The wake-up calls come at 8:00 a.m. The players straggle into a ballroom for breakfast, and when they are finished eating—cereal, omelets, steak, pasta, just about whatever they want—they disperse to separate meetings of the offense and the defense. They watch a little more film to increase their familiarity with the Eagles and to sharpen their focus a touch.
At 9:30 a service is conducted by team chaplain John Webber, and about 35 coaches, front-office people and players attend, including Jason Garrett, Rodney Peete, Emmitt Smith and Jerry Jones.
At 9:45 two buses, one for members of the offense and the other for members of the defense, leave for Veterans Stadium. After dropping off their passengers at the Vet, the buses return to the hotel. At 10:45 they leave again with the remaining members of the team and the coaching staff, all traveling in groups defined by their primary function on the field. The quarterbacks always take the early bus, and Jones goes along with them. Switzer always goes on one of the late buses. Irvin, as usual, is the last man on the last bus.
At the stadium the players get taped and dressed, and most of them then read the game-day program, a copy of which has been distributed to each of their lockers. Many of the players listen to music on their omnipresent headphones. Some appear to be sleeping. When the pregame drills begin shortly before noon, everything becomes a routine once more. Blocking, running, catching, kicking, snapping.
December 12, 1994
Switzer, so new to this world of high-stakes professional football, is unfazed that he is leading the world champions into a game in which they could clinch the NFC East Division title in their 13th game. He jogs onto the artificial turf and spots Lew Carpenter, a Philadelphia assistant coach who is a friend, and greets him with a hearty, "Hey, you old fart, how ya doin'?" No pretense here.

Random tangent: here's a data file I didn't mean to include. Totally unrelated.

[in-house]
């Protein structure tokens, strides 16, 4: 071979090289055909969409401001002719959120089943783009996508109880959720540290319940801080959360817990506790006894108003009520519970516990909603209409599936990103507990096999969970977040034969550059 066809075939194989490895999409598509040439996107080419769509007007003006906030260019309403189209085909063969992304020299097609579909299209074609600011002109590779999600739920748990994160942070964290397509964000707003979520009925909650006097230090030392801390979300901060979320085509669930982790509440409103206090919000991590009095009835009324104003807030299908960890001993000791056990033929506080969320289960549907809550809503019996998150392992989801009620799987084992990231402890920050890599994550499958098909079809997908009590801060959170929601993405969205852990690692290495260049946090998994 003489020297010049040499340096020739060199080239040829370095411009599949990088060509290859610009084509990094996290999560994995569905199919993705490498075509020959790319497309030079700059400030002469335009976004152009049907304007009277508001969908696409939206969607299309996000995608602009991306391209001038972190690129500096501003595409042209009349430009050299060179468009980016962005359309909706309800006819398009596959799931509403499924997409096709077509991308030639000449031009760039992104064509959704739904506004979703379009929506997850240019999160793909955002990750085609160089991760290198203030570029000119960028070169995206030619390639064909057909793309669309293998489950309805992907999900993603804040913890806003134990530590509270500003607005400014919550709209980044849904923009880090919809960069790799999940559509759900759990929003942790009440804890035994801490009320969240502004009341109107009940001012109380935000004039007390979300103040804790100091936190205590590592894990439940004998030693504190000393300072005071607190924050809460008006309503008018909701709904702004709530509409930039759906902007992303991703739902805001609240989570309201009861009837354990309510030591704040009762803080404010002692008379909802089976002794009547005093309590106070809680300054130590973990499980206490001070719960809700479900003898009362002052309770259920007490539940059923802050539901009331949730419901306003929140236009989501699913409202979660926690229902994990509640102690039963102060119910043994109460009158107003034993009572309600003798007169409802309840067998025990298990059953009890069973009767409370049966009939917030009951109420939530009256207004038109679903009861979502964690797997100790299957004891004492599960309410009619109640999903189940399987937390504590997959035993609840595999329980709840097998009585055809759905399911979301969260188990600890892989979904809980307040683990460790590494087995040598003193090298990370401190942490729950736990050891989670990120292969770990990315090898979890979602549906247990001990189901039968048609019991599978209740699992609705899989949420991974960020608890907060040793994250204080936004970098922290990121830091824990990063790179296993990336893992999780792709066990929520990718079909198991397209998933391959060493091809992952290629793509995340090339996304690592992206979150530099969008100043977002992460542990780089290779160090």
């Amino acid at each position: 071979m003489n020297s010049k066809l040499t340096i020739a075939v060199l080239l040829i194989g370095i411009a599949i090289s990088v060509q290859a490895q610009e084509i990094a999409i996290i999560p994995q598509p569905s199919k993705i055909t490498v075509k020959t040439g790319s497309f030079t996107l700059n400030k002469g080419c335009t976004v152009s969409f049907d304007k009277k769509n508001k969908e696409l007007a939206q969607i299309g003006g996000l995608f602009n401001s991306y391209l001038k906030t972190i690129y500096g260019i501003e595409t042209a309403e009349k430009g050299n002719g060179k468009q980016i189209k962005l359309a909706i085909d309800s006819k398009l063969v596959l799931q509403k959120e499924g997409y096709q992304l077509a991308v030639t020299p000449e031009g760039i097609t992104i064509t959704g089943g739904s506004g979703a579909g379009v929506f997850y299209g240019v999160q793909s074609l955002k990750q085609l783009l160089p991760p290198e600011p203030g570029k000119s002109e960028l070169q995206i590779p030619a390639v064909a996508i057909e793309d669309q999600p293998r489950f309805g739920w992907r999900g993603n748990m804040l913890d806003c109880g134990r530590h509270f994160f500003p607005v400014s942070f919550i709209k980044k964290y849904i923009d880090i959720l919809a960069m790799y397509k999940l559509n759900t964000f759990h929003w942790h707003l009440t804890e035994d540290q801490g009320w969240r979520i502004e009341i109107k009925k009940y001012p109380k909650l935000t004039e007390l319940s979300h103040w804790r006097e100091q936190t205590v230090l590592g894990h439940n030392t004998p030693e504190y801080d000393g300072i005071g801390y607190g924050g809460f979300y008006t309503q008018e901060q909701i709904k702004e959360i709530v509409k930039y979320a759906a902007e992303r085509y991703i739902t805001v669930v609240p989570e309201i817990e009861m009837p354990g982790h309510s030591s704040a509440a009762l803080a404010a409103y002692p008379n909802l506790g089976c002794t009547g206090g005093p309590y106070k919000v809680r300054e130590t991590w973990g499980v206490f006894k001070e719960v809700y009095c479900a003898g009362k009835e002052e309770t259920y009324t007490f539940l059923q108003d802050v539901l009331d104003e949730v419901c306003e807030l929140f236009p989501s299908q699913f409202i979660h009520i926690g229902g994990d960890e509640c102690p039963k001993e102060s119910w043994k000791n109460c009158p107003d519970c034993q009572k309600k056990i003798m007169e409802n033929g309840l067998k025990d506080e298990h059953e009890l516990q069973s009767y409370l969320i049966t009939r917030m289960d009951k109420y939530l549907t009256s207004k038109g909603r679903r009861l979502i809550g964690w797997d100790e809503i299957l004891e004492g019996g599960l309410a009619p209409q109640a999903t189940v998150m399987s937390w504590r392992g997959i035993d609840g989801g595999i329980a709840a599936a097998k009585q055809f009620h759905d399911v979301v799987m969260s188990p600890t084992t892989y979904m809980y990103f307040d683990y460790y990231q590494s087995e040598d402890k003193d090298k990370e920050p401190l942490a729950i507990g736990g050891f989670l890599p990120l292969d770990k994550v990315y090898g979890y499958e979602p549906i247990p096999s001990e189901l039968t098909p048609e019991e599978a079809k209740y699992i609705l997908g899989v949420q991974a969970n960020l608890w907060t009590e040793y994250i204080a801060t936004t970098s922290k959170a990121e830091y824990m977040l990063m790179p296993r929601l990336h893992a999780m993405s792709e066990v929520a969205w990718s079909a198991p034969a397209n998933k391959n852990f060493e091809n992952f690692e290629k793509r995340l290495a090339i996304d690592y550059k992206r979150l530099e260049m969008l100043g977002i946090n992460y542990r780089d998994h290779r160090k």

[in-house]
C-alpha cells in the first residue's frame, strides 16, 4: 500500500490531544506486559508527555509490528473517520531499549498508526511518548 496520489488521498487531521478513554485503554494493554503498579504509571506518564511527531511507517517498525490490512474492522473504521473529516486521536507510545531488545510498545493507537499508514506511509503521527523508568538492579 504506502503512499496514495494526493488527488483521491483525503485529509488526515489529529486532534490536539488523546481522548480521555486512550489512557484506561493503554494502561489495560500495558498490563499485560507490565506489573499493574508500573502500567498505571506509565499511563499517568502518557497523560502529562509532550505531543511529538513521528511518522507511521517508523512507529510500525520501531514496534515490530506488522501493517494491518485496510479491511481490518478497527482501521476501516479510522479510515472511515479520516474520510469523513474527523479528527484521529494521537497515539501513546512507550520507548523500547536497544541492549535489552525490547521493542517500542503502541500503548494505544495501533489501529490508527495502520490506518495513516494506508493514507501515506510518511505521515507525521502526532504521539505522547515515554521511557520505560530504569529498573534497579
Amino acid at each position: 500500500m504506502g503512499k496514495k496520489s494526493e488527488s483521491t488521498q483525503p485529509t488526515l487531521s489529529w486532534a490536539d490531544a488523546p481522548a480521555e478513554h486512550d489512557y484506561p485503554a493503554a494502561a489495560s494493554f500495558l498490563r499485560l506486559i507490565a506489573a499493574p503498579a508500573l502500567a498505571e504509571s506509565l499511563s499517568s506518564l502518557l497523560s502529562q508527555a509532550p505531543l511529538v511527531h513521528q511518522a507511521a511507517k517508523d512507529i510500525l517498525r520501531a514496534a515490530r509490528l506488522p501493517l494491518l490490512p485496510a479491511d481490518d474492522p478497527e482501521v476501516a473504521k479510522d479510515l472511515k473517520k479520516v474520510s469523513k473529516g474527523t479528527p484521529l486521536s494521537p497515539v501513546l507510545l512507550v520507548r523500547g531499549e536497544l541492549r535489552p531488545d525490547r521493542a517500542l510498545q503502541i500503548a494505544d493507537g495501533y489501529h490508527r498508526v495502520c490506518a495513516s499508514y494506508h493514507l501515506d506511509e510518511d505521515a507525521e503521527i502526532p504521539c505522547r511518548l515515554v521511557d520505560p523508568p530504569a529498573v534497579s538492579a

When the game begins, it is clear that the Cowboys simply have more weapons and more desire than the 7-5 and slumping Eagles. Peete is steady if not spectacular, and he will make only one significant mistake—a second-quarter interception that Philly converts into a field goal. He will complete 10 of 17 passes for 172 yards and one touchdown, and he will be saved from mediocrity by the spectacular leaping grabs of Irvin. The excitable wideout will finish the game with four catches for 117 yards and a score. His block on one of Emmitt Smith's two touchdown runs, so flawless and so selfless, merely proves again how dedicated and team-minded even the most skilled Cowboy players are.
Dallas holds off a late Philadelphia rally and wins 31-19, boosting its record to 11-2. In the locker room there are some satisfied, if not ecstatic, players. One of them is Blair Thomas, a member of the Cowboys for just five days. He didn't set foot on the field during the game but says brightly, "Obviously, I stepped into a real good situation."
One relieved defensive player is the neatly shorn Robert Jones. His seven tackles and four assists earn him honors as the leading tackier in the game. "I thought, Whew, the hair didn't have an effect, so just keep playing," he says, still wet from his shower. "But by the playoffs—let me put it this way—you'll see me with a bush and a full beard. No more cuts. I'll be a rough-looking wild man by the Super Bowl."
The fortunes of several other players turn on the game, as well. Bill Bates fractures his right thumb and will most likely be out of the lineup when Dallas meets the Cleveland Browns on Saturday. Five days after being told to clean out his locker, Joe Fishback will be recalled to take Bates's place. The Cowboys will place Derrick Lassie on injured reserve, and Russell Maryland is left hobbling with a sprain of his right knee.
The Cowboys are a rare team, bound by impulses and a camaraderie that even they might not fully comprehend. No team has won three Super Bowls in a row, but you wouldn't want to bet against these fellows doing it. They have a way of coming together at just the right moment, when the stakes are high and everyone is watching, so the whole that is created is even greater than the sum of its talented parts. It is akin to mountain streams converging into raging rapids.
Or the Beatles themselves.